Genre: Comedy

Director: Han Yew Kwang

Screenplay: Han Yew Kwang

Cast: Yeo Yann Yann, Julian Hee, Lee Chau Min, Marcus Chin, Catherine Sng, Alaric Tay, Oon Shu Ann

Running Length: 85 minutes

Synopsis: Three different stories revolving around condoms unfold on Valentine’s Day: in Balloons, the elderly Hua (Catherine Sng) considers divorcing her husband Niu (Marcus Chin) for his acts of infidelity with a prostitute; in Plumber, journalist Bao Ling (Yeo Yann Yann) hallucinates about a durian-flavoured condom coming to life (Lee Chau Min) and encouraging her to hook up with any man, including a plumber (Julian Hee) whom Bao Ling contacts out of desperation; and finally in Nightmare, condom-hating womanizer Adam Kok’s (Alaric Tay) fantasy with a Japanese AV actress Kawaii Momoko (Ong Shu Ann) comes to life, but at the same time he finds a condom attached to his genitals that he simply can’t remove.

Review: In a society as straight-laced as Singapore, a homegrown sex comedy is almost unheard of, so kudos to Han Yew Kwang for successfully bringing Rubbers to fruition. Boasting three non-intersecting storylines, the film is perhaps a little too ambitious in scope, and really may have fared better if Yew Kwang did not attempt to inject the film with so many disparate tonal styles and plotlines. Simply put, the contrasting styles of the three segments – realism (Balloons), magical realism (Plumber) and absurdist (Nightmare) – do not mesh that well together, especially when intercut with each other.

The good thing about Rubbers is that it does deliver the goods as a sex comedy. There are a handful of laugh-out-loud moments, although some of it does feel a little juvenile (most of which coming from Nightmare). What’s more impressive is that there are actually some tender scenes in the film that manage to elevate it to more than just a crass sex comedy, particularly in Balloons and in the denouement of Plumber. Yew Kwang has also successfully replicated the look and feel of a number of different genres of film in Rubbers, and the one I was most impressed with was a note-perfect “Asian horror” sequence that stars the director himself.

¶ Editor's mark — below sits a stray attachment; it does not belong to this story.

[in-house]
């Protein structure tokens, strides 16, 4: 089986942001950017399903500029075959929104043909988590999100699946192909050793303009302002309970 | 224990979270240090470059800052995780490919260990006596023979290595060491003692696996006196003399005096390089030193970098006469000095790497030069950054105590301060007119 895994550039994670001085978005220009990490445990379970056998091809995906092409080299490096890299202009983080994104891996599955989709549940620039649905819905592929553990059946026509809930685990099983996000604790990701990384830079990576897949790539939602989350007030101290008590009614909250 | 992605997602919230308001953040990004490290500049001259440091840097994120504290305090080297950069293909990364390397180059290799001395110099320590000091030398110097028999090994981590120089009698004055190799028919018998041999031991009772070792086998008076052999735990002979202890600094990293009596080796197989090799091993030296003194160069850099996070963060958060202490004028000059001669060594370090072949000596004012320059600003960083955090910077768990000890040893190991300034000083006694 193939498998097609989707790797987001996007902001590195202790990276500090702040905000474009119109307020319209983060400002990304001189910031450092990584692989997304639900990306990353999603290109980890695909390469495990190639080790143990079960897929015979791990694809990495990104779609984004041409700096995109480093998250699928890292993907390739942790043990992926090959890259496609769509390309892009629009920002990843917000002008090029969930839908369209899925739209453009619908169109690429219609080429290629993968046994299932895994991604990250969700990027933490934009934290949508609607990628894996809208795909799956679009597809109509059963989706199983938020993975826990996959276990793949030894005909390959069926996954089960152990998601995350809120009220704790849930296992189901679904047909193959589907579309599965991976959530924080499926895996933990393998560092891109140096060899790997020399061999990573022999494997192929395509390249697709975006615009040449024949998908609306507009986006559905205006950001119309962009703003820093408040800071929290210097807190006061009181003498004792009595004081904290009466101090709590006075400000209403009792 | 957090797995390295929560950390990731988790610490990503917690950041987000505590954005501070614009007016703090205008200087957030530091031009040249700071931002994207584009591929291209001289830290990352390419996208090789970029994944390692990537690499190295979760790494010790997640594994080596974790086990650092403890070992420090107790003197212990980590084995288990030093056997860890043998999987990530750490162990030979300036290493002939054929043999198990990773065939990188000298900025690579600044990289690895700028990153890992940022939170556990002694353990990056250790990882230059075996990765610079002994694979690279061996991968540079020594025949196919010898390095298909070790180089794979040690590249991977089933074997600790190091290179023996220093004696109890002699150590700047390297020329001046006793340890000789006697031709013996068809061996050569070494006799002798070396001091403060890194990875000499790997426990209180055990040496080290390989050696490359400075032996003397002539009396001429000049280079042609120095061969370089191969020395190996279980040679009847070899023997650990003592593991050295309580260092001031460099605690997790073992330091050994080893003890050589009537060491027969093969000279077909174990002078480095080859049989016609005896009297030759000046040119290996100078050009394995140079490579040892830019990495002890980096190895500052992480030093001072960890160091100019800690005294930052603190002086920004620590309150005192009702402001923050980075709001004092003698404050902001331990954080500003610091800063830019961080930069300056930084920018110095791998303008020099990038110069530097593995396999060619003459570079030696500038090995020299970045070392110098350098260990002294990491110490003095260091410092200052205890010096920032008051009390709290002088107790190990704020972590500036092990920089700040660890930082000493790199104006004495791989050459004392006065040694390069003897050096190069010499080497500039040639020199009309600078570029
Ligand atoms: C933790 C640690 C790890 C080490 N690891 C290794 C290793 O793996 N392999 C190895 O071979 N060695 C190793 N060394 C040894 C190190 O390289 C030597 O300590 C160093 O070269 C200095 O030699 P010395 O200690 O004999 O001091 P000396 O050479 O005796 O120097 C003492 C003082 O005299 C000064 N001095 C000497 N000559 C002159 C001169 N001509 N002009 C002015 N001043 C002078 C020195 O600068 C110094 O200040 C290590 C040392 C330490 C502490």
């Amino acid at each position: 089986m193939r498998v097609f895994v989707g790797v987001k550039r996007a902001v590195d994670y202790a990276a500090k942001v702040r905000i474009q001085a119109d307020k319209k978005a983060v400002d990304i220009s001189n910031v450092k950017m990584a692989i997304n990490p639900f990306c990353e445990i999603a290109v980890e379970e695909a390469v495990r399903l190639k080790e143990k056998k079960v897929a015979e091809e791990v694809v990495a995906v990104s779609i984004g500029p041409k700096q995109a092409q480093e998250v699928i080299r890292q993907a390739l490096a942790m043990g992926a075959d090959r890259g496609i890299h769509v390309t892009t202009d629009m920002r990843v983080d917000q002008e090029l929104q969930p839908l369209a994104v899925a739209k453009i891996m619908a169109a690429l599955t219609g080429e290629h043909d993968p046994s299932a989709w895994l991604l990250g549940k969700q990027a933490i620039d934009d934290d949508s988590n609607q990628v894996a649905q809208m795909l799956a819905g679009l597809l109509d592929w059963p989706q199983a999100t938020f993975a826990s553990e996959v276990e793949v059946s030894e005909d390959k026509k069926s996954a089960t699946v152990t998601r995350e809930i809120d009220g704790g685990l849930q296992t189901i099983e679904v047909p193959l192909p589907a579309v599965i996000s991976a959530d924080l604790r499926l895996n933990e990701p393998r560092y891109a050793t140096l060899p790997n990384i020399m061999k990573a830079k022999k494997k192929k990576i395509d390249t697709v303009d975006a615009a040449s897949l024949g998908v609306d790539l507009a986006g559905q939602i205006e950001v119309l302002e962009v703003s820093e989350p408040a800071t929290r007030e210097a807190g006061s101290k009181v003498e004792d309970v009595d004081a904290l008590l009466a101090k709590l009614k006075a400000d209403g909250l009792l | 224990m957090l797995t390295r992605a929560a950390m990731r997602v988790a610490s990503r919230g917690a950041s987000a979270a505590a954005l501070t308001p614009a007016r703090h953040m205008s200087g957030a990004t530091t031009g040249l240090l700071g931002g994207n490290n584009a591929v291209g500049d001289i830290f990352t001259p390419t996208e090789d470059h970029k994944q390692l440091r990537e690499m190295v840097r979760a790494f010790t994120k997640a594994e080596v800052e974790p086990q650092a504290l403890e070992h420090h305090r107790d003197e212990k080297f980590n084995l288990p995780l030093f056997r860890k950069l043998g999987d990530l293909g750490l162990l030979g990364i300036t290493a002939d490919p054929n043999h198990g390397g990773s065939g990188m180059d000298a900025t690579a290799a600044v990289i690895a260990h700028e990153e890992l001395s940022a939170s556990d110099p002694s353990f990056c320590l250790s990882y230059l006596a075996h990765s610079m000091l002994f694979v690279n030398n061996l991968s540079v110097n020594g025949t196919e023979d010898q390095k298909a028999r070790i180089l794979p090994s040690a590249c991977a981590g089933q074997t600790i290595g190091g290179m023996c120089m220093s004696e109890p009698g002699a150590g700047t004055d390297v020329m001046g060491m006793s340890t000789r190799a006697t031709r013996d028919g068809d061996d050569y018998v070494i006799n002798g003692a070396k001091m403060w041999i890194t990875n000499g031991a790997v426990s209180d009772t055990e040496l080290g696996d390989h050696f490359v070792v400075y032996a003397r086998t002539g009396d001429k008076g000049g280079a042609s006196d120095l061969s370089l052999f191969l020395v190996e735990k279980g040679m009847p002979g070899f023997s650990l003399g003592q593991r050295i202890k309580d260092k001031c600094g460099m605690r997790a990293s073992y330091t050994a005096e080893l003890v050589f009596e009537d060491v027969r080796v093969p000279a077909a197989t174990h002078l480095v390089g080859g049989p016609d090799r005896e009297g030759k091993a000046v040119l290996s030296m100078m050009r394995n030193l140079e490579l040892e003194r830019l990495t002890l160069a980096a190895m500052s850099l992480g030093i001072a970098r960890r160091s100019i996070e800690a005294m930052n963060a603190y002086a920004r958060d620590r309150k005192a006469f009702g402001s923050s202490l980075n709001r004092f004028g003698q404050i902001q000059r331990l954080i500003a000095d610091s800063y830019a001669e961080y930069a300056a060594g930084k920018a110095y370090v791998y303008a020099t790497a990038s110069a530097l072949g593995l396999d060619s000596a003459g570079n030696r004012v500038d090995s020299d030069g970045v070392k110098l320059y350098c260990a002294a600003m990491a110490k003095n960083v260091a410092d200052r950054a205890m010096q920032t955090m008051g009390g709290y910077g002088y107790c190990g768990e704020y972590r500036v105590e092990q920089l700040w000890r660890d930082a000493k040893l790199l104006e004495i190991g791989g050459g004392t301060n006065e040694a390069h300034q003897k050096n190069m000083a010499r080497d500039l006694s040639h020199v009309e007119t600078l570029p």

While Yann Yann is definitely the most high-profile actor in the cast, her performance is somewhat of a mixed bag, as her portrayal of Bao Ling ends up feeling a bit too caricaturish and scenery-chewing at times, which is somewhat exacerbated by the virtual non-acting of Julian Hee and the extremely out-of-place performance of Chau Min as the durian condom (to be fair, anyone would have been out of place in that rather thankless role). The other two pairings fare much better – Shu Ann steals the limelight in almost every scene she is in, and shares a great chemistry with Alaric, while Catherine and Marcus both hold their own, especially in a pivotal scene near the end of their tale.

Despite the R21 rating that Rubbers has received, apart from a few suggestive sequences and a number of cuss words, the film is actually visually rather PG, with nary any nudity or even implied sexual activity. It’s also an extremely localized film, with a lot of colloquialisms and Singapore-specific humour that will likely limit the film’s accessibility outside of its home nation. Though Rubbers is a somewhat uneven attempt, it works well as a palate cleanser amidst the heavier-hitting action blockbusters that are currently populating the cinemas, especially for audiences who are looking for a more light-hearted cinematic experience.

Rating: * * ½ (out of four stars)


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